Today the first dedicated eSports Betting Conference took place in London at the Royal Garden Hotel, organized by Bullet Business. Without a doubt the turnout impressed everyone in attendance, including the organizers themselves. Speaker Harry Lang summarized it perfectly when he said today was the first time he’s seen a niche conference room full and how it reminded him of mobile gaming in the early days.
The eSports Betting Summit consisted of a series of presentations and panels including topics such as eSports betting integrity, regulation, the intersection of traditional sports and eSports betting, in-play opportunities, building an eSports brand and more. The sessions were broken up by generous networking breaks, allowing plenty of opportunities for delegates to carry out meetings and make new connections.
This morning’s “Intersection of eSports & Traditional Sports Betting” panel featured eSports Betting experts Adam Savinson of Win Technologies (more specifically of Betway’s eSports portal), James Watson of SportRadar and Paul Barclay of Betcade.
Savinson kicked things off by saying “last year the question was ‘who is going to pick up eSports’ and now its ‘who is going to do it properly’”. Watson agreed and added six years ago it was one operator offering eSports, six months ago it was fifteen and today its eighty. “Its exponential growth, the market is huge, the sportsbooks are still racing to grab the biggest piece of the pie”, he said.
When it comes to the choice between adding eSports to an existing sports betting platform or creating an entirely new platform Savinson said “it depends on the objective of the operator”. If an operator wants to say they offer x number of markets and their aim is to cross-sell eSports, just add a tab. If an operator wants to acquire new eSports customers specifically, they will need to create a whole new site and deliver a new experience than what the traditional sports industry is used to.
All panellists agree there is some crossover between eSports bettors and traditional sports bettors, but the transition is a more natural one for eSports bettors to traditional sports as they are already familiar with sports such as football, tennis, racing, etc. However, on the other hand, trying to educate traditional sports bettors on eSports is a different story, in fact, its almost impossible.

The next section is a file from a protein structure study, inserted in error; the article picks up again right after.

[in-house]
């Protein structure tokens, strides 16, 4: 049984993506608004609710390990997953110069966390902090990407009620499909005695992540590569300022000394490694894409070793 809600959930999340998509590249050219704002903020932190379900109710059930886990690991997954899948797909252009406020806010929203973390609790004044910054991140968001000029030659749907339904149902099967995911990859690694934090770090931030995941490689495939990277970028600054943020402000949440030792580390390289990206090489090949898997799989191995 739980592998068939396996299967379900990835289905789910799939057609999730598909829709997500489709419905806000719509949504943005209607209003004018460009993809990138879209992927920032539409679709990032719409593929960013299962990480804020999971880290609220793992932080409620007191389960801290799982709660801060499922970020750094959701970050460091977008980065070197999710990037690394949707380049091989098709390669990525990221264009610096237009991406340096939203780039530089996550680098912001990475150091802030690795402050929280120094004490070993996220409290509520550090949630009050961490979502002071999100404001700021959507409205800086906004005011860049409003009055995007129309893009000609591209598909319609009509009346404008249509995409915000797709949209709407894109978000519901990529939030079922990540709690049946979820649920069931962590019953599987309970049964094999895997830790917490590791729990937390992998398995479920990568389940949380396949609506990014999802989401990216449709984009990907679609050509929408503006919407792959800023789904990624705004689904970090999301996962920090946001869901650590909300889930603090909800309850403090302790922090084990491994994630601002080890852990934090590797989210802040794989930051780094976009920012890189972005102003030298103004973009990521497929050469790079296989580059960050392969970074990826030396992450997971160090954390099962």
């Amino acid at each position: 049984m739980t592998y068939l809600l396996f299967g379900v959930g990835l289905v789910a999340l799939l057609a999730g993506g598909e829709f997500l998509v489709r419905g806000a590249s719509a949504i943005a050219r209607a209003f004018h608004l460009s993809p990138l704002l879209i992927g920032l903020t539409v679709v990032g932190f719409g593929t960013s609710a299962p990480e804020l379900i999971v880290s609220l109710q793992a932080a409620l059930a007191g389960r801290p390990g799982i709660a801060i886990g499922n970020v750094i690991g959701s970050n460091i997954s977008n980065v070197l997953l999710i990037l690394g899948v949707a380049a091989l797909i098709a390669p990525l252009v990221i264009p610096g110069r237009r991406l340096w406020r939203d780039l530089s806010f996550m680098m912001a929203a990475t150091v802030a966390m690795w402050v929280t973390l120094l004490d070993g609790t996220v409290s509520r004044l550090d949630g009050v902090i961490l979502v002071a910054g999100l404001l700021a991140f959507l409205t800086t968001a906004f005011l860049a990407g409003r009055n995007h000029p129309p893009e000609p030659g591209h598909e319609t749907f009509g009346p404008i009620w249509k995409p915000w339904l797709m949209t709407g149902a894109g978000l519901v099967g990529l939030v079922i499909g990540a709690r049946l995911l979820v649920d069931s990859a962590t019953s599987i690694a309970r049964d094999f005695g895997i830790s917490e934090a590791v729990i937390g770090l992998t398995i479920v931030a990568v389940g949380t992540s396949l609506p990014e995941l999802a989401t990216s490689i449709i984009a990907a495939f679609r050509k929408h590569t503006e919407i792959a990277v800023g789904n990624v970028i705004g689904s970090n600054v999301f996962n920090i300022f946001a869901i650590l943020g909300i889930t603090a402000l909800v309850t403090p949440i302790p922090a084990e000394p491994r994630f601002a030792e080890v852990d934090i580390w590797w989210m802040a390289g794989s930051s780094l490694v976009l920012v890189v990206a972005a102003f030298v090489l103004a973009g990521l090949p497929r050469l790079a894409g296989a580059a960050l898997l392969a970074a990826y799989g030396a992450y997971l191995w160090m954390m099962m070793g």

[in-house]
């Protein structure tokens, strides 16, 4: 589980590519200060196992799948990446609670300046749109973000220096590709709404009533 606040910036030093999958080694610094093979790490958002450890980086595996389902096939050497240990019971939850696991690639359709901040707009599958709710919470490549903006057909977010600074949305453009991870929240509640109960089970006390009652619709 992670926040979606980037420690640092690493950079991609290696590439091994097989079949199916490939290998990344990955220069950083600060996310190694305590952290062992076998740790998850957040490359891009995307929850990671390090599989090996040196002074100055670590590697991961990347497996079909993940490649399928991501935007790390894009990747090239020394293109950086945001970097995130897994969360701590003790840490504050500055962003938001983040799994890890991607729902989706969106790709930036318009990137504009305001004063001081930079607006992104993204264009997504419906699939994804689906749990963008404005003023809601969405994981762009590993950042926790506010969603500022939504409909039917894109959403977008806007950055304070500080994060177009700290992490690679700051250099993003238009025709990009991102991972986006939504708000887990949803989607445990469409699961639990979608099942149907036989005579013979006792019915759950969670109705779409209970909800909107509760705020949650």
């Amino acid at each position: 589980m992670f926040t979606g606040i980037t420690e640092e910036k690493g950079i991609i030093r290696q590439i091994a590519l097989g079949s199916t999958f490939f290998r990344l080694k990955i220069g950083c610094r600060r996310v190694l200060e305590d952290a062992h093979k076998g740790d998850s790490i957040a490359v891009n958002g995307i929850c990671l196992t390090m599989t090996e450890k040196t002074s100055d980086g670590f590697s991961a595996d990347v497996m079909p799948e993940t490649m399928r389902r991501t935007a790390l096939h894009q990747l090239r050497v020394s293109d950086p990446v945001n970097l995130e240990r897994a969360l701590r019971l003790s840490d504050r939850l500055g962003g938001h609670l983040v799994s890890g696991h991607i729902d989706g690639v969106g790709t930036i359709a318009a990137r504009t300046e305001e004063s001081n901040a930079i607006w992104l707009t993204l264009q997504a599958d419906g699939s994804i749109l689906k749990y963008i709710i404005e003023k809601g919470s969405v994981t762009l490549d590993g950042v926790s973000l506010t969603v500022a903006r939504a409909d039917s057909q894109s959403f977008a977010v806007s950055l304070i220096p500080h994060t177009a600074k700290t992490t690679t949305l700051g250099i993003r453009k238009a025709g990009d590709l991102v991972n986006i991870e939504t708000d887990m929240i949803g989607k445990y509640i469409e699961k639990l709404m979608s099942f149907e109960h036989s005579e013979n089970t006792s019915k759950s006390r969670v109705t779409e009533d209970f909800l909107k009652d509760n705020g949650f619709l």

Savinson and Watson pointed out the importance of operators getting their communication to eSports customers correct from the beginning and bookmakers must understand eSports bettors are not familiar with common betting terms. “They have no idea what a wagering requirement is”, Savinson said. Bookmakers who wish to offer eSports cannot word their offerings in the same way as they word traditional offerings, he said.
Betgenius is an industry leader in eSports betting and they sponsored today’s “In-Play Opportunity, Skin Betting & Investing in Integrity” panel. Moritz Maurer, Betgenius’s Head of eSports, said traditional bookies are excited about potential of eSports wagering and, having already gone live with 12 operators, the product is proven. He also noted that in-play was the key to unlocking its full potential, with Betgenius already offering 45 in-game markets on multiple re-occurring objectives for over 500 events per month. He also emphasized what a great position his data-rich organization is in to partner with associations and authorities who are concerned with the integrity of eSports.
Ben Conroy, eSports Product Manager for SkyBet (an eSports client of Betgenius) also participated in the panel and confirmed Sky’s eSports offering is profitable despite not investing heavily in marketing to date. He also said SkyBet made a conscious decision not to separate traditional sports punters from eSports punters so they don’t feel the need to put eSports on a separate platform.
One of today’s most entertaining presentations was delivered by the charismatic Harry Lang, Head of Marketing for Pinnacle Sports. The subject was how to build a brand that appeals to eSports fans and he started off by categorizing eSports betting companies into four different buckets:
1) Betting Operators who have added an eSports offering such as Bet365
2) Big Spenders such as Betway
3) Organic Operators such as Pinnacle Sports (“we spend nothing”, he said)
4) eSports Locals such as UNIKRN
Lang said the big opportunity today is in organic growers with a dedicated focus on eSports, an area where there is a gap in today’s market. He also left the audience with a number of tips on how to go about building a brand in the eSports betting market.
As an “outsider” himself, Lang advised everyone getting involved with eSports to actually play some of the games, to go on Twitch and watch, to go into the forums and participate, similar to the early days of affiliate forums.
The importance of credibility, security, integrity and trust were all emphasized by Lang and he said no matter how “cool” your brand is, if you don’t have these elements, you will fail. He also advised several times to avoid “parachuting in” as a betting operator because this will mean nothing to the eSports punter.
Lang’s last bit of advice was to “make some noise” with the goal of attracting the attention of 18-35 year old males, the demographic we are looking at for eSports bettors. He suggested generating video content, advertising through “shoutcasters”, getting involved with the big forums like Gosu Gamers and live streaming tourneys.